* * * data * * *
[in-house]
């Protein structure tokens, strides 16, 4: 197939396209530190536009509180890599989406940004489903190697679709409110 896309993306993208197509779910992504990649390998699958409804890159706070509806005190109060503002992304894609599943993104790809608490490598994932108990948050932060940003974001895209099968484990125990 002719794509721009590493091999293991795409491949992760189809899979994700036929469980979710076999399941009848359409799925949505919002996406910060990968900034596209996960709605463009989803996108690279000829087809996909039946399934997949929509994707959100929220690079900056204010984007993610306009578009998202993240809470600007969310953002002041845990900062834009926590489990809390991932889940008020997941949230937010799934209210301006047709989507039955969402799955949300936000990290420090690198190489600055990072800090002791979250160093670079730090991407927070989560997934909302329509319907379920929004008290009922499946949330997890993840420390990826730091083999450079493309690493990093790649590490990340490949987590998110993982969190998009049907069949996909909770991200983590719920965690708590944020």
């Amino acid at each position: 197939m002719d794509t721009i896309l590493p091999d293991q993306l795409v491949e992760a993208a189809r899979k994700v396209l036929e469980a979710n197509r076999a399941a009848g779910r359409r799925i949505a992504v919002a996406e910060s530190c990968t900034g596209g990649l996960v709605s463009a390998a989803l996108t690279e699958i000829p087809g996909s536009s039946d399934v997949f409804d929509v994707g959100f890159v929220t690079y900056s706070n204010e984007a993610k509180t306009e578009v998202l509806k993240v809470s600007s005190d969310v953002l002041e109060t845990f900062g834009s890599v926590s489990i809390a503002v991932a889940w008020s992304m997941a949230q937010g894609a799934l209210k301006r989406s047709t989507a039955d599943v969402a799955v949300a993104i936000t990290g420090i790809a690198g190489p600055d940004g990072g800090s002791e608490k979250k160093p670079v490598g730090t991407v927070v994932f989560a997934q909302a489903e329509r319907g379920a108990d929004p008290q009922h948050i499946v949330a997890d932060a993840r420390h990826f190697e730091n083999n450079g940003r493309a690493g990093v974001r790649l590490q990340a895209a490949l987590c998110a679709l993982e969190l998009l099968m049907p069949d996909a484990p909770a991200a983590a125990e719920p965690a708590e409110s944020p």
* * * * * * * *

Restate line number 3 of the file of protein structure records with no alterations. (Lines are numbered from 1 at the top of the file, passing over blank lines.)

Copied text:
């Amino acid at each position: 197939m002719d794509t721009i896309l590493p091999d293991q993306l795409v491949e992760a993208a189809r899979k994700v396209l036929e469980a979710n197509r076999a399941a009848g779910r359409r799925i949505a992504v919002a996406e910060s530190c990968t900034g596209g990649l996960v709605s463009a390998a989803l996108t690279e699958i000829p087809g996909s536009s039946d399934v997949f409804d929509v994707g959100f890159v929220t690079y900056s706070n204010e984007a993610k509180t306009e578009v998202l509806k993240v809470s600007s005190d969310v953002l002041e109060t845990f900062g834009s890599v926590s489990i809390a503002v991932a889940w008020s992304m997941a949230q937010g894609a799934l209210k301006r989406s047709t989507a039955d599943v969402a799955v949300a993104i936000t990290g420090i790809a690198g190489p600055d940004g990072g800090s002791e608490k979250k160093p670079v490598g730090t991407v927070v994932f989560a997934q909302a489903e329509r319907g379920a108990d929004p008290q009922h948050i499946v949330a997890d932060a993840r420390h990826f190697e730091n083999n450079g940003r493309a690493g990093v974001r790649l590490q990340a895209a490949l987590c998110a679709l993982e969190l998009l099968m049907p069949d996909a484990p909770a991200a983590a125990e719920p965690a708590e409110s944020p």